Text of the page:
Presenting History
Last Things

So you are done with that project, and now, what about the next one? Perhaps your last one went well. Perhaps, in general, you are very good at what you do. It is fair to take pleasure in that skill, and in its results. Often that satisfaction is all you get. As Theobald Smith once said,

The joy of research must be found in doing, since every other harvest is uncertain (Beveridge 109)

So, enjoy it. But don't bask in it. Keep your face pointed instead oward the unknown. It is the unknown that is your chief business. And toward the unknown, we may all be humble. It knows things we don't.


Pavlov recommended modesty for more practical reasons:

Do not allow haughtiness to take possession of you, or you will be obstinate where it is necessary to agree, you will refuse useful and friendly help, you will lose your objectivity (Beveridge 150)

You will disable yourself. And other people won't like it either:

Master Yang was going to Sung, and stopped for the night at an inn. The innkeeper had two concubines, one beautiful and one ugly. The ugly one was treated with respect, and the beautiful one was treated with contempt. Master Yang asked why. The servant boy said, The beautiful one thinks herself beautiful, and so we are not aware of any excellence in her. The ugly one thinks herself ugly, and so we are not aware of anything unlikeable about her.

Master Yang said, Disciples, make note of this. If you act worthily, but avoid giving the impression that you think yourself worthy, where can you go that you will not be loved? (Jwangdz 20:9)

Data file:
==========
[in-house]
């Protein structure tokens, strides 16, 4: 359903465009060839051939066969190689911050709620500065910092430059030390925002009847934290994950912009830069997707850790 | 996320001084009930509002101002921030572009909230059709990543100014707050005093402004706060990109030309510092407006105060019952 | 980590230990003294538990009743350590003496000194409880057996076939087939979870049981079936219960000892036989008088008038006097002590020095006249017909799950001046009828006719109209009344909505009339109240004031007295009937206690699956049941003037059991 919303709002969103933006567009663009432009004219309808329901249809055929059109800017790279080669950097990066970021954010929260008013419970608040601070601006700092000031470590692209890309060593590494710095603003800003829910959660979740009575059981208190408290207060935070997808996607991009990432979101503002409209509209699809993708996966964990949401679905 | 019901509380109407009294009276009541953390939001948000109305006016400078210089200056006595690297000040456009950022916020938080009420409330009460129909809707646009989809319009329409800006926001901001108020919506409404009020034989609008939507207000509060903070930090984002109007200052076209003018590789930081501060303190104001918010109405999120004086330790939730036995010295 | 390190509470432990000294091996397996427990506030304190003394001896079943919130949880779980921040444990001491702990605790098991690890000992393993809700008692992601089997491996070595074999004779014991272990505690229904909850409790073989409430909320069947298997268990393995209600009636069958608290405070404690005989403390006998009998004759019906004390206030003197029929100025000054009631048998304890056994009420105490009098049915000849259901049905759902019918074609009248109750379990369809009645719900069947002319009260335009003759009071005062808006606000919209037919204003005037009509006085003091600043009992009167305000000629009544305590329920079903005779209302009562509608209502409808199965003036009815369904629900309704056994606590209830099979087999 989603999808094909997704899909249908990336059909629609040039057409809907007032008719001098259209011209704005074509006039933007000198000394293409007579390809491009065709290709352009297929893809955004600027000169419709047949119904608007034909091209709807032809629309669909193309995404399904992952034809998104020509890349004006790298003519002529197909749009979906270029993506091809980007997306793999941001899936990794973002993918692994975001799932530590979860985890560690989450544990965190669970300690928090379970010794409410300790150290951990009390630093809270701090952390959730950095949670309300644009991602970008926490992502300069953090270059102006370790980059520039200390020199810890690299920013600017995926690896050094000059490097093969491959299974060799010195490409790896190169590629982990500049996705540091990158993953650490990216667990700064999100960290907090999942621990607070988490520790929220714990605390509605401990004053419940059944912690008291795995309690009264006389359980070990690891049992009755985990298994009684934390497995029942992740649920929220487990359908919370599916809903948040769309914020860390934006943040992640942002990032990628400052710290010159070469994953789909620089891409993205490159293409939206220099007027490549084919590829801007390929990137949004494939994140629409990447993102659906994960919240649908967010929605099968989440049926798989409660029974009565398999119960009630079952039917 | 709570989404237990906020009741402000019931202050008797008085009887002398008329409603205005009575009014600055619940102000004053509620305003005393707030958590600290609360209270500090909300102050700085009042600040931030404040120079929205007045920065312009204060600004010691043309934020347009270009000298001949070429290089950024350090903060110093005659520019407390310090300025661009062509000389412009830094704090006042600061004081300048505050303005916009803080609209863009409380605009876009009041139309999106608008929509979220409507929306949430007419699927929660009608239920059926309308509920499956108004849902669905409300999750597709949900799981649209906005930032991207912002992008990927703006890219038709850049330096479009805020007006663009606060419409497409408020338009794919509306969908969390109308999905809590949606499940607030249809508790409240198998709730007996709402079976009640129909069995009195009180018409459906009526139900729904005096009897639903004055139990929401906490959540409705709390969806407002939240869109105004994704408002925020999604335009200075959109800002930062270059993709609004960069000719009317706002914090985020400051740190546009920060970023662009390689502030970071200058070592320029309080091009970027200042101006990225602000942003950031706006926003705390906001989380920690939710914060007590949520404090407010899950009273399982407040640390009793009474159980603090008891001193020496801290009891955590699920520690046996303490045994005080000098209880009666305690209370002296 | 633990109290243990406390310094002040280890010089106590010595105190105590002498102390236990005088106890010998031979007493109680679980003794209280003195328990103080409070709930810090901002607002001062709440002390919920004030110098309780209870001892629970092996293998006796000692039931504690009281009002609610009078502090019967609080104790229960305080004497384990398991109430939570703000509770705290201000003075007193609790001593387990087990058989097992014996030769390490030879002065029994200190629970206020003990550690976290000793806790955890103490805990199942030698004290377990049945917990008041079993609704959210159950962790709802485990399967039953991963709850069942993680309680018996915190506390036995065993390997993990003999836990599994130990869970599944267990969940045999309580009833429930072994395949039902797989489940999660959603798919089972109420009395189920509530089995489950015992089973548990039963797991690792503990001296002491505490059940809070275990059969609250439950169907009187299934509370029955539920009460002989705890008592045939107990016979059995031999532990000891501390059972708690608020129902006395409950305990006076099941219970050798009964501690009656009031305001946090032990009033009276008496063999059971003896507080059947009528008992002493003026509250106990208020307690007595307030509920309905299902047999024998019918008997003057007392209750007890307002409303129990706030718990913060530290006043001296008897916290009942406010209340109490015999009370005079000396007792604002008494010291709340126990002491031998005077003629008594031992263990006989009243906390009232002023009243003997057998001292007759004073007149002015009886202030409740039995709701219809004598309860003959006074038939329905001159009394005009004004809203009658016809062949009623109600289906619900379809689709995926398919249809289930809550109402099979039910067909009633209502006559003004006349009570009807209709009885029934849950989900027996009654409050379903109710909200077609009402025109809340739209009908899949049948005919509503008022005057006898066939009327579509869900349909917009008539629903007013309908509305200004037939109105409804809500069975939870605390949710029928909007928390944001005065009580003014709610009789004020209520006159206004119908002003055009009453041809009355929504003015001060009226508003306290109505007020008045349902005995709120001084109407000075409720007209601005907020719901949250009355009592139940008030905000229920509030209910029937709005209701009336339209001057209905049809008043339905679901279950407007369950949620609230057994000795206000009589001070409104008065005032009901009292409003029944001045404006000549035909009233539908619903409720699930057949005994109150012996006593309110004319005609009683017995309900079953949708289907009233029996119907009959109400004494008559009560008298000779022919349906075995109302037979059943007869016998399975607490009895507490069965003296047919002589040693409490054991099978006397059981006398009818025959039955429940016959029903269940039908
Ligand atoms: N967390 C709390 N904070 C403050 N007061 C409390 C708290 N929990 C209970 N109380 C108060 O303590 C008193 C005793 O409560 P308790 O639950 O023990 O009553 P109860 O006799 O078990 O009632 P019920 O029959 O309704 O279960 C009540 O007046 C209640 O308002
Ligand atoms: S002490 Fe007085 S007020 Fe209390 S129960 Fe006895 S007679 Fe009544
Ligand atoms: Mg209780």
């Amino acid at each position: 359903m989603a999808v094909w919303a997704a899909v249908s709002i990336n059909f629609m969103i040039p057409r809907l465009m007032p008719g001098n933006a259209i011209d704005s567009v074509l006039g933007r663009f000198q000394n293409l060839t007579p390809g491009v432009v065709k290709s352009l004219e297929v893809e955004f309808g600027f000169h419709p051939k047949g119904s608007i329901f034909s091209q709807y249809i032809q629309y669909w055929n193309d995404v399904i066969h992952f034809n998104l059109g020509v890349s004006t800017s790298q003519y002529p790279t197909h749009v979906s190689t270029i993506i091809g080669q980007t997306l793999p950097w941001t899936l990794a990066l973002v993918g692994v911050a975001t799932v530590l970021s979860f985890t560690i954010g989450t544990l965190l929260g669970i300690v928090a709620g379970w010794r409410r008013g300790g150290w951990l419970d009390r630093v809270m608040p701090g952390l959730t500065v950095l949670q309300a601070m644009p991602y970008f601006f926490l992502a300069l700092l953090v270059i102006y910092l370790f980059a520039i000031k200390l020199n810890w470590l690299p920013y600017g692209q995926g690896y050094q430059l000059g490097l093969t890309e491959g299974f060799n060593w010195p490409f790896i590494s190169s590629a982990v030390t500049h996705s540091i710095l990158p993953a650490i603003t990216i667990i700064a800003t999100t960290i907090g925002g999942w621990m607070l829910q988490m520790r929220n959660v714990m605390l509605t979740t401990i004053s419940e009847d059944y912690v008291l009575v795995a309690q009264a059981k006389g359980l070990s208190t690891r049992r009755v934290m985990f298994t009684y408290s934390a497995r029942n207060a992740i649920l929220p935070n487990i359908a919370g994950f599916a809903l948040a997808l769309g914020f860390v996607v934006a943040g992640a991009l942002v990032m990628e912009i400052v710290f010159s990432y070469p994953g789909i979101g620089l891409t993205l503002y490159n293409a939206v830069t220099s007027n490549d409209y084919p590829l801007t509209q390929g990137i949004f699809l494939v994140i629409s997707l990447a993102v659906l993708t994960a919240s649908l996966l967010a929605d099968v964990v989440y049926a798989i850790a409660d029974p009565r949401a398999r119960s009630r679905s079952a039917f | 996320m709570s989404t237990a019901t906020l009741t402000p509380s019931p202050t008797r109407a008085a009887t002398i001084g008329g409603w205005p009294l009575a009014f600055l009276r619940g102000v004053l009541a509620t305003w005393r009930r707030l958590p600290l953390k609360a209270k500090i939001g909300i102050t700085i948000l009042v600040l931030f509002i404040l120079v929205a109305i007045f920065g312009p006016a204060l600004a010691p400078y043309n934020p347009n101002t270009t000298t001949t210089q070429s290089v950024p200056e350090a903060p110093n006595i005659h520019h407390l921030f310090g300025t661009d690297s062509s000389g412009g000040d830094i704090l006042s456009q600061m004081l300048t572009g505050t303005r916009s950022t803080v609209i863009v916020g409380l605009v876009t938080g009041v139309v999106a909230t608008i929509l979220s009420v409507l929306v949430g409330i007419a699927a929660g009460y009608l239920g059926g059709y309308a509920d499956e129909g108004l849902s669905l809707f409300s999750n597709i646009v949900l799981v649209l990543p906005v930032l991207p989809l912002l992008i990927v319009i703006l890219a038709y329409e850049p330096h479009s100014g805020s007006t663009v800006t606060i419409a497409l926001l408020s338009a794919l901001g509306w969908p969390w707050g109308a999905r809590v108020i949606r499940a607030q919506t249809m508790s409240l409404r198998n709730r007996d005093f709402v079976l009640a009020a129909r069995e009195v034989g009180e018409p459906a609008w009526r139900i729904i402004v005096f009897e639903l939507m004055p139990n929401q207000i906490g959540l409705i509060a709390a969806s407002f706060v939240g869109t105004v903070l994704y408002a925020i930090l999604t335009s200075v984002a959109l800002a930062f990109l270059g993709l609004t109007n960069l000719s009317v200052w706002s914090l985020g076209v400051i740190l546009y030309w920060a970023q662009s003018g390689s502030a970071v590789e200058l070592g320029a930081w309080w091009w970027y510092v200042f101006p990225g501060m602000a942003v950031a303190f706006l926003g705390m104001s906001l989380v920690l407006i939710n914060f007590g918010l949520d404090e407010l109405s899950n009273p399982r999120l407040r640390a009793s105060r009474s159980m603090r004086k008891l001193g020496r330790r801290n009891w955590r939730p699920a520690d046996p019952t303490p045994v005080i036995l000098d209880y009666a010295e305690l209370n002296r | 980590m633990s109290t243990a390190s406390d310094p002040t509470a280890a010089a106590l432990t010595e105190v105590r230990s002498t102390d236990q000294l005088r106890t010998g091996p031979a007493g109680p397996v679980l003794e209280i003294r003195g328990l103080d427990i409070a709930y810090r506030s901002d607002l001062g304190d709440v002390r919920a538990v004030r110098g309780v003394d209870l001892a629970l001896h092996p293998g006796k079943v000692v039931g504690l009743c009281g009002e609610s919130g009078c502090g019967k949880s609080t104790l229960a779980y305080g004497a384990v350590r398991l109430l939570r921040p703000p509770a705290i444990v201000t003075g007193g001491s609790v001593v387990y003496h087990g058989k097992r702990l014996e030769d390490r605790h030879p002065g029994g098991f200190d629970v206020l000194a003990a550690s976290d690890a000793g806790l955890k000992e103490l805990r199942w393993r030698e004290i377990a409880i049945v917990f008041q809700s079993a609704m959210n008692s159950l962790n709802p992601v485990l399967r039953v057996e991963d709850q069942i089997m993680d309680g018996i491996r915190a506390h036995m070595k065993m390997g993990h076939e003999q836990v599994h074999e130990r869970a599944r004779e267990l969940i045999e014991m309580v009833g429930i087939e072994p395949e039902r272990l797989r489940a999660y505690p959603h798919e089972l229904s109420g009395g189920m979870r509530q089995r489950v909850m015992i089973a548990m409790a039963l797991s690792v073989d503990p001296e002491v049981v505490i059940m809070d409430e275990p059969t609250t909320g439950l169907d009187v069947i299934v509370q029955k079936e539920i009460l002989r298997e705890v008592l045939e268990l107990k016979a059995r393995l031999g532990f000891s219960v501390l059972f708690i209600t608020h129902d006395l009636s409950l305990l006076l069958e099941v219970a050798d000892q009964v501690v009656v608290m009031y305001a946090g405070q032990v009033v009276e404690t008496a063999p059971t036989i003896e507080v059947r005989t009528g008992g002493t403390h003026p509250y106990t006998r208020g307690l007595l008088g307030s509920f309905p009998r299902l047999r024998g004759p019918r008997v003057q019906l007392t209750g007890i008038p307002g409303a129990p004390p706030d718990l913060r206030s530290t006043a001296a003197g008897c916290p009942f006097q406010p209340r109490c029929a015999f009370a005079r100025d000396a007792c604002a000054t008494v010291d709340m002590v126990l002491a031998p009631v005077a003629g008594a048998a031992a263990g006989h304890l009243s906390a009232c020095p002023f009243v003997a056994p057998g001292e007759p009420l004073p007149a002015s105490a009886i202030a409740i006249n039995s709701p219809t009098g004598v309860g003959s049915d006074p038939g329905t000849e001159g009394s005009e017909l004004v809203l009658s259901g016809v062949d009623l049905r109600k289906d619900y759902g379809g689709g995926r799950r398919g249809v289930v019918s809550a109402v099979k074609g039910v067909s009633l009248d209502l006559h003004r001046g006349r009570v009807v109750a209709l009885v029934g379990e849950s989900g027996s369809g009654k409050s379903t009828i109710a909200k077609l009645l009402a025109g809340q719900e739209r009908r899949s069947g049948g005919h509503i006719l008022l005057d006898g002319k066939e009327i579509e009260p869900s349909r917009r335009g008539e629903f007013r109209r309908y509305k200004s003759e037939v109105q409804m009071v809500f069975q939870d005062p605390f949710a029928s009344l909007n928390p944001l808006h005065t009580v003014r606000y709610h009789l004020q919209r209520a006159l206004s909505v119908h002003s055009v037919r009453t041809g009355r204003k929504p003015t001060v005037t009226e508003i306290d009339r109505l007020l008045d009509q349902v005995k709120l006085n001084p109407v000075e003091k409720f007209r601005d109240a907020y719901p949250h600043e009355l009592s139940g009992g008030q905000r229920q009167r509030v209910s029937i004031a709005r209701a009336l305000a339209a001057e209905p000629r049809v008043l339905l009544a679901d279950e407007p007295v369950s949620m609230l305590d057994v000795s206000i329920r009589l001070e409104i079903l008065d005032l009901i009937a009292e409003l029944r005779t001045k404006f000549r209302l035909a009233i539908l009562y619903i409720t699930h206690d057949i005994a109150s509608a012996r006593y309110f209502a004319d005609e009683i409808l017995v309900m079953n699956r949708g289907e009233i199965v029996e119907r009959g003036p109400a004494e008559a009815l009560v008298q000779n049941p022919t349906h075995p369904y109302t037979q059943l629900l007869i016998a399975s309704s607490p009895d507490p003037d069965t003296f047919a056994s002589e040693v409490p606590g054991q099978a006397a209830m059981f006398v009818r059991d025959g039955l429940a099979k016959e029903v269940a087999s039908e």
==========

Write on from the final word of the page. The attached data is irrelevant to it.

Flaunting excellence disables excellence. And why? Because your excellence is your capacity to be useful to others. If you turn it on yourself as a spotlight, you have lost the whole point. Be excellent, but don't regard excellence as an achievement. Don't intimidate. Don't "Herr Professor Doktor." Don't assume the toga of authority. Don't twine laurel. Regard what you know chiefly as an opportunity to find out something else, and regard all you know as something to share with others.

J J L Duyvendak

And finally - it is our last suggestion to you - be decently hesitant about how good that something else may be. Historical competence comes after years of work. So does senility. How soon after the one the other may arrive cannot be known in advance. Let the works of other people's dotage stand as a warning. Remember Einstein; remember Duyvendak. Have someone check your latest brainstorm before publishing it. Listen to what they say. It may be that the best use of your hard-won eminence is to encourage the next generation, from a decent and noncommittal distance. Feynman put it all too clearly:

Of course, you only live one life, and you make all your mistakes, and learn what not to do, and that's the end of you.

The interval between getting it and losing it should be used wisely. This is difficult, as all last things are difficult. Fortunate are those who find in themselves the passion to acquire it, the equanimity to use it, and the grace at last to relinquish it, or to recognize that time and chance have relinquished it for them.

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17 Feb 2007 / Contact The Project / Exit to Outline Index Page